Also. I’m not sure if you had a chance too, but Doug Brignole has a lot of really useful ideas that I think you might find interesting. His ideas on bio-mechanics are really eye opening. I know that his manuscript is available now “The Physics of Fitness” and thought you’d like to know 🙂

        • Glenn Deol

          Here’s a little video where he talks about it and gives some information about how to get a hold of it. It’s brought up around 12:15 in case you’d like to just skip ahead.

          https://www.youtube.com/watch?v=pppxVokTPlc

        • Yessir, already made a note to update in next round of BLS/TLS fixes. It’s a minor point, honestly (you’re not going to get hurt unless you try to do 1RMs every day or something, lol), but worth noting.

          Awesome, I haven’t heard of this. Thanks. Gonna check out.

      • Glenn Deol

        Hey Mike, I don’t mean to check up on you or anything, but I wanted to just ask you if you had a chance to check out the book by Doug yet. If so what did you think? I watch all your videos so hearing your thoughts on the topic would be really appreciated. Personally I thought it was game-changing and because of that I wanted to share it with others who I think are well-intentioned “Truth Seekers” like yourself. If you haven’t read the book I Strongly suggest you do so ASAP (no seriously, like now) because you may never look at exercises the same way ever again…
        Thanks again and loved the latest video with Bret btw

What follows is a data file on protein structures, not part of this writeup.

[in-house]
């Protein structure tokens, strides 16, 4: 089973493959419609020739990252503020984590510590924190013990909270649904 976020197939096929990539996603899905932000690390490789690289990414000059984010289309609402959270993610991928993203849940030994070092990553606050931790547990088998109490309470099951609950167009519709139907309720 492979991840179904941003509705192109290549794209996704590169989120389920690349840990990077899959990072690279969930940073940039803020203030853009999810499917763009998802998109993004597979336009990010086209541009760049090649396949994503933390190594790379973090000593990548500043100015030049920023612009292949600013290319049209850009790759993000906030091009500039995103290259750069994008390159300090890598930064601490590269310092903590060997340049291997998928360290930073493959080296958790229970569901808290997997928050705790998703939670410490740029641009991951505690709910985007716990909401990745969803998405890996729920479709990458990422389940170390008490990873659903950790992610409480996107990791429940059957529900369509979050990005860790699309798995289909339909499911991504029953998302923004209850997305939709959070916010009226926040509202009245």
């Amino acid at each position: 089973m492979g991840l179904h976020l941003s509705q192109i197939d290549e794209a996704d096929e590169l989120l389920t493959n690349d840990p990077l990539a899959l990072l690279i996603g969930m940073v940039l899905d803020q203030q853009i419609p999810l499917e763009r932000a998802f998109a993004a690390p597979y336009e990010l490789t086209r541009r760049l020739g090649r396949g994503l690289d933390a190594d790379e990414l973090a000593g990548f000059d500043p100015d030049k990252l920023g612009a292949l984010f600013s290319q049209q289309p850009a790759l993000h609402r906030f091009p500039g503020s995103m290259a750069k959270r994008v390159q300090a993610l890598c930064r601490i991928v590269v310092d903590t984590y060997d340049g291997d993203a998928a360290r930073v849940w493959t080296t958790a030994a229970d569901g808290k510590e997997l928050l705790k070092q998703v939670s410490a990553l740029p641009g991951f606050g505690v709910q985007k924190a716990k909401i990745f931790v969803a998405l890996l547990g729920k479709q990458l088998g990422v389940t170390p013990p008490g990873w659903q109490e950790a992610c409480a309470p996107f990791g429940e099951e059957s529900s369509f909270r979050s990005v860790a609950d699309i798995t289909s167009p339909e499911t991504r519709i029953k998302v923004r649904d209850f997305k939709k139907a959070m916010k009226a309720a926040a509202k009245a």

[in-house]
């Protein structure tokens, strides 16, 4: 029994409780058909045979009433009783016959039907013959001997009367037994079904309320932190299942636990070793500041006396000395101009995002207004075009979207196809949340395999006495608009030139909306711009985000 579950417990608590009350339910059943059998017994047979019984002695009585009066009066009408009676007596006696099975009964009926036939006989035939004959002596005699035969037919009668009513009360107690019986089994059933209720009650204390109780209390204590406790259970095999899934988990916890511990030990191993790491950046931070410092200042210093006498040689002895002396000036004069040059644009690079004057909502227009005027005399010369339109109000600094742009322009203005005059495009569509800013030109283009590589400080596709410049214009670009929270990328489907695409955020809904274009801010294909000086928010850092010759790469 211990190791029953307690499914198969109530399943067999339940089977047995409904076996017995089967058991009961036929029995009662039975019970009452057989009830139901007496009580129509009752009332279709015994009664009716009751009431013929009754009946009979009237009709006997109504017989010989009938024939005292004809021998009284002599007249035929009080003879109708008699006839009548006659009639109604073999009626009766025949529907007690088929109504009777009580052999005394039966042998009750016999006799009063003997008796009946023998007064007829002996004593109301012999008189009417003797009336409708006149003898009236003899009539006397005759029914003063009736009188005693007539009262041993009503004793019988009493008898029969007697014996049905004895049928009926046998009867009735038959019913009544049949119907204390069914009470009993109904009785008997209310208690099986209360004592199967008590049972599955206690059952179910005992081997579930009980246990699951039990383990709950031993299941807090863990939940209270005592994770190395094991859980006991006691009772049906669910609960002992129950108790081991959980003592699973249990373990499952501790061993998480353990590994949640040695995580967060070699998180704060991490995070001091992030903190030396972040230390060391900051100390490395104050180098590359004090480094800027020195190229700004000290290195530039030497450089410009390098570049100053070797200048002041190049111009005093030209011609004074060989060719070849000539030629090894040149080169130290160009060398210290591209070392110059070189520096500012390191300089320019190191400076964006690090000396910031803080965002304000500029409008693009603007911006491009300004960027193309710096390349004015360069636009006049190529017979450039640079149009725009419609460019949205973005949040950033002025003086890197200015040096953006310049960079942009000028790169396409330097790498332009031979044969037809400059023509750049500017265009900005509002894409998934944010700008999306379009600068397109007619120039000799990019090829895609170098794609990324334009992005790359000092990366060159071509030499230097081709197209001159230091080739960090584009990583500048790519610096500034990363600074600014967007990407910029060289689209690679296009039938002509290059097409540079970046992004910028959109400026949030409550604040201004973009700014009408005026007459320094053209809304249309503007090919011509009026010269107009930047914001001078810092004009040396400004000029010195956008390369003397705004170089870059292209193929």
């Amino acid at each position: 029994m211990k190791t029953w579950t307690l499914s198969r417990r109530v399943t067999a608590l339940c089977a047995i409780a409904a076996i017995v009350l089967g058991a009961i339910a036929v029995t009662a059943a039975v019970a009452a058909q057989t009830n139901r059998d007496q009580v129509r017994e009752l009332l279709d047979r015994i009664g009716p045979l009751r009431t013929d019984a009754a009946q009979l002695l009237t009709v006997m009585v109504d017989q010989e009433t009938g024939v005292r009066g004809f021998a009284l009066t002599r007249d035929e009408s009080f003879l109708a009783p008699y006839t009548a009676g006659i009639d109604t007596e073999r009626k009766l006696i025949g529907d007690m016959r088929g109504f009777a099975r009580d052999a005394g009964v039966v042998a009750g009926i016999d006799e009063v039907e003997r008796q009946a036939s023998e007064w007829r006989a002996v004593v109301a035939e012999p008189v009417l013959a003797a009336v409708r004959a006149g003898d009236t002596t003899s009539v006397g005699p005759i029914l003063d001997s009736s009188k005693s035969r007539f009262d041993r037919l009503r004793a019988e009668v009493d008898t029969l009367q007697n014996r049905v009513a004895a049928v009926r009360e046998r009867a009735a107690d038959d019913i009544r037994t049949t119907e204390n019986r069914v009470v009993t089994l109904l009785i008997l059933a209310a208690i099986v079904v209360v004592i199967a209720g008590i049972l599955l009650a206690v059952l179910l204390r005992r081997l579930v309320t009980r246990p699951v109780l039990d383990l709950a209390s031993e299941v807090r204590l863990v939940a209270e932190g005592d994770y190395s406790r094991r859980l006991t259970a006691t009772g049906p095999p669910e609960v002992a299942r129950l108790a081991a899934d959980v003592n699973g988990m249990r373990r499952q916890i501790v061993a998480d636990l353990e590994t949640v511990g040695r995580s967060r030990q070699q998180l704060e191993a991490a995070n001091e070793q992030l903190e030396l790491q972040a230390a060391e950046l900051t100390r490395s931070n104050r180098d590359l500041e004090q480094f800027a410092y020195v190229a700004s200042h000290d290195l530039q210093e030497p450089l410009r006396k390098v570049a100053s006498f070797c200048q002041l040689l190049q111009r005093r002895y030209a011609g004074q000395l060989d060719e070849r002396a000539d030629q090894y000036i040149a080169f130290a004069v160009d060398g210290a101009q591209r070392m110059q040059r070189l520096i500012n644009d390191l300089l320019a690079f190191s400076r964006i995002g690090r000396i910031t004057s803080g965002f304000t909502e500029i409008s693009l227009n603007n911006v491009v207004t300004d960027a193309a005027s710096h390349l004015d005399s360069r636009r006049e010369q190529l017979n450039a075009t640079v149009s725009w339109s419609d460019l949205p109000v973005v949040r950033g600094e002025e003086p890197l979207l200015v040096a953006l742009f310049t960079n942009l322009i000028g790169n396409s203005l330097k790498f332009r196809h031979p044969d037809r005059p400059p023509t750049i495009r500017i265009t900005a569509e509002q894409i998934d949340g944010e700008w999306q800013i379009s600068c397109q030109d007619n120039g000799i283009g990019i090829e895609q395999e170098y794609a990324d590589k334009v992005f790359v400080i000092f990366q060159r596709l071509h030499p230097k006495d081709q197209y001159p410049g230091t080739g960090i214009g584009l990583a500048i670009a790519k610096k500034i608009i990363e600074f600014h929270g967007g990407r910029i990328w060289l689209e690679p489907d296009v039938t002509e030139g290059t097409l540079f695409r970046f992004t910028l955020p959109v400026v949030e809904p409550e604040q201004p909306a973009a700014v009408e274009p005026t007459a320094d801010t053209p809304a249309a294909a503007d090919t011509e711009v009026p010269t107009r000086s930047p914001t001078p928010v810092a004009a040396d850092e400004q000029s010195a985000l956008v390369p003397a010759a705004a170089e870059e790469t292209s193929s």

• It doesn’t seem to be out yet (coming soon on his website)…

          • Glenn Deol

            I would recommend getting the manuscript for $50USD. Doug’s email is [email protected] and its the same for his paypal so you can buy it that way. You’ll be asked to put in you email and that’s it basically. You have his email so just ask him any questions if need be, but I can help if it’s required too 🙂

          • Thanks for the tip!

          • Glenn Deol

            Hey there Mike, I wanted to just apologize for coming on too strong with all my talk about the manuscript and such. I was also a bit too pointed in how I gave my critique for the calves exercises as well and I wish I acted with more tact there. I should’ve been more respectful overall in our conversations, but was on a bit of an ego trip at the time. Hopefully you can forgive me though and thanks for all the great work as always 🙂

          • No worries at all! Thank you for the support 🙂

  • Greg Groves

    Question: at my gym, I’m very limited at what I can do with calves, so what I do right now is:
    Day 1) 3 sets of leg press calves, and 3 sets of standing calves (on the hack squat) 10 – 12 reps
    Day 2) 6 sets of leg press calves, first 3 sets at 4 – 6 reps, second 3 at 8 – 10 reps
    Day 3) 6 sets of standing calves, first 3 at 4 – 6 reps, second 3 at 8 – 10 reps.

    My question is: would you recommend I keep this as is, or change the rep ranges or work outs?

    Thanks Mike!!

  • Elijah Laughinghaus

    Do you think it’s possible to build bigger calves without gym equipment, at home? I am considering getting the basic equipment I need to do my chest, and arms at home, leaving only back and legs for the gym. But I’m concerned about being able to hit the calves hard enough.

    • I mean, you don’t need machines, if that’s what you’re asking. You’ll still need weights though, which a barbell and/or dumbbells will cover.

  • Matthew Martin

    I already have large calves, but could probably just work on shape of the shape… What should I focus in this case?

  • Great article!
    Thank you for sharing such awesome and detailed article about calf workouts. Its hard to find such a detailed article about calf workout. Will be back to your blog for more awesome stuff.
    Keep posting.